Category : Eucharist

Anglican Synod of SE Asia is in impaired Communion with Scottish Episcopal Church, Recognizes ACNA “as an Ecclesiastical Province in its own right”

Noting the decision of the Scottish Episcopal Church on 8 June 2017 to change its doctrine of marriage and to recognise same-sex marriages and further to amend its Canons to allow for the rite of blessing of same-sex marriages, which is a contravention of Resolution 1.10 of the Lambeth Conference 1998; and

Recalling that as a consequence of the then Episcopal Church of the United States of America (ECUSA) proceeding with the consecration of Gene Robinson as a Bishop of the Diocese of New Hampshire in 2003, in contravention of Resolution 1.10 of the Lambeth Conference 1998, the Province of the Anglican Church in South East Asia declared in 2003 that it was in a state of impaired communion with ECUSA (now known as The Episcopal Church)

Now it is hereby resolved,

That the Province of the Anglican Church in South East Asia declares itself to be in a state of impaired communion with the Scottish Episcopal Church with immediate effect….

Read it carefully and read it all.

Posted in Anglican Church in North America (ACNA), Anthropology, Ethics / Moral Theology, Eucharist, Sacramental Theology, Scottish Episcopal Church, The Anglican Church in South East Asia, Theology

Douglas Farrow on the Meaning of the Ascension for Ascension Day

Ascension theology turns at this point to the Eucharist, for in celebrating the eucharist the church professes to know how the divine presents itself in our time, and how the question of faithfulness is posed. Eucharistically, the church acknowledges that Jesus has heard and has answered the upward call; that, like Moses, he has ascended into that impenetrable cloud overhanging the mountain. Down below, rumours of glory emanate from the elders, but the master himself is nowhere to be seen. He is no longer with his people in the same way he used to be. Yet he is with them, in the Spirit.

–Douglas Farrow, Ascension Theology (New York: T and T Clark, 2011), p. 64

Posted in Advent, Christology, Eucharist, Sacramental Theology, Theology, Theology: Holy Spirit (Pneumatology), Uncategorized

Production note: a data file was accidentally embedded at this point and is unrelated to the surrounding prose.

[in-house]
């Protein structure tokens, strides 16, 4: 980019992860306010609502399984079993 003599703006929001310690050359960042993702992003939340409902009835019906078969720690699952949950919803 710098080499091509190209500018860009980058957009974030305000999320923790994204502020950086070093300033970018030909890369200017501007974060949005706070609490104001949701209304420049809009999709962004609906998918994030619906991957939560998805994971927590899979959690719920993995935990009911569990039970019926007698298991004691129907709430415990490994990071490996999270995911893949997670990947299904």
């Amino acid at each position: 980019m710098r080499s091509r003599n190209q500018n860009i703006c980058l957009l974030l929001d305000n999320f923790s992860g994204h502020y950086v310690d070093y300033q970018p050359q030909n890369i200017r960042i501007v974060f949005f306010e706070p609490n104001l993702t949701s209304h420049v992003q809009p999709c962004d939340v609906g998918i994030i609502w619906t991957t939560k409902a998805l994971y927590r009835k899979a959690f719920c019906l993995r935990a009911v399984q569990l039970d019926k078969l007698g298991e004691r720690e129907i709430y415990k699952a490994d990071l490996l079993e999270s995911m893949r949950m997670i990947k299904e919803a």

Christopher Howse on 1 word in the liturgy– the return of the dew that we hardly knew we'd lost

One word has been reintroduced into one of the Eucharistic prayers in the Mass which had previously been omitted by the translators. I’m glad to see it.

When I say one word, I mean it was one word in the Latin original. In the so-called Second Eucharistic Prayer the word is rore, which is now translated as “like the dewfall”. I find it not only poetic but very expressive of the way that God seems to work.

This is the sentence where it occurs: “Make holy, therefore, these gifts, we pray, by sending down your Spirit upon them like the dewfall, so that they may become for us the Body and Blood of our Lord, Jesus Christ.”

Read it all from the Telegraph.

Posted in * Christian Life / Church Life, Baptism, Church History, Eucharist, Liturgy, Music, Worship, Sacramental Theology, Theology

(Church in Wales) Confirmation no longer required for Holy Communion–Bishops’ letter

Anyone who has been baptised will be able to receive Holy Communion in church, regardless of whether they have also been confirmed, under new guidance coming into effect in November.

The Church in Wales is re-adopting the practice of the early church on admission to Communion ”“ the sharing of bread and wine ”“ in an effort to strengthen ministry to children and young people in particular.

In recent times, people wishing to receive Communion have usually had to have been confirmed first ”“ confirming promises made on their behalf at their baptism as infants.
However, from the First Sunday in Advent ”“ November 27 ”“ everyone who has been baptised will be able to receive Holy Communion. The policy will be rolled out across the parishes and ministry areas over the next year.

Read it all.

Posted in * Anglican - Episcopal, Anglican Provinces, Church of Wales, Eucharist, Sacramental Theology, Theology

South Carolina Cathedral Dean Peet Dickinson–Is or has been Sacrificed?

The fraction found in both the Rite I and Rite II services in our 1979 Book of Common Prayer happens immediately following the Lord’s Prayer and before the invitation to and distribution of Communion. The Celebrant breaks the consecrated bread and then says, “[Alleluia.] Christ our Passover is sacrificed for us.” The congregation then replies, “Therefore let us keep the feast. [Alleluia.]” Now, this statement comes from Scripture, specifically 1 Corinthians 5:7. Well, actually it is a mistranslation of what Paul wrote in 1 Corinthians 5:7, which is found only in the King James Version. The specific word that is mistranslated is the Greek word etuthe, which means a sacrifice that was completed in the past. Therefore, in most English translations, 1 Corinthians 5:7 is translated, “Christ, our Passover has been or was sacrificed.”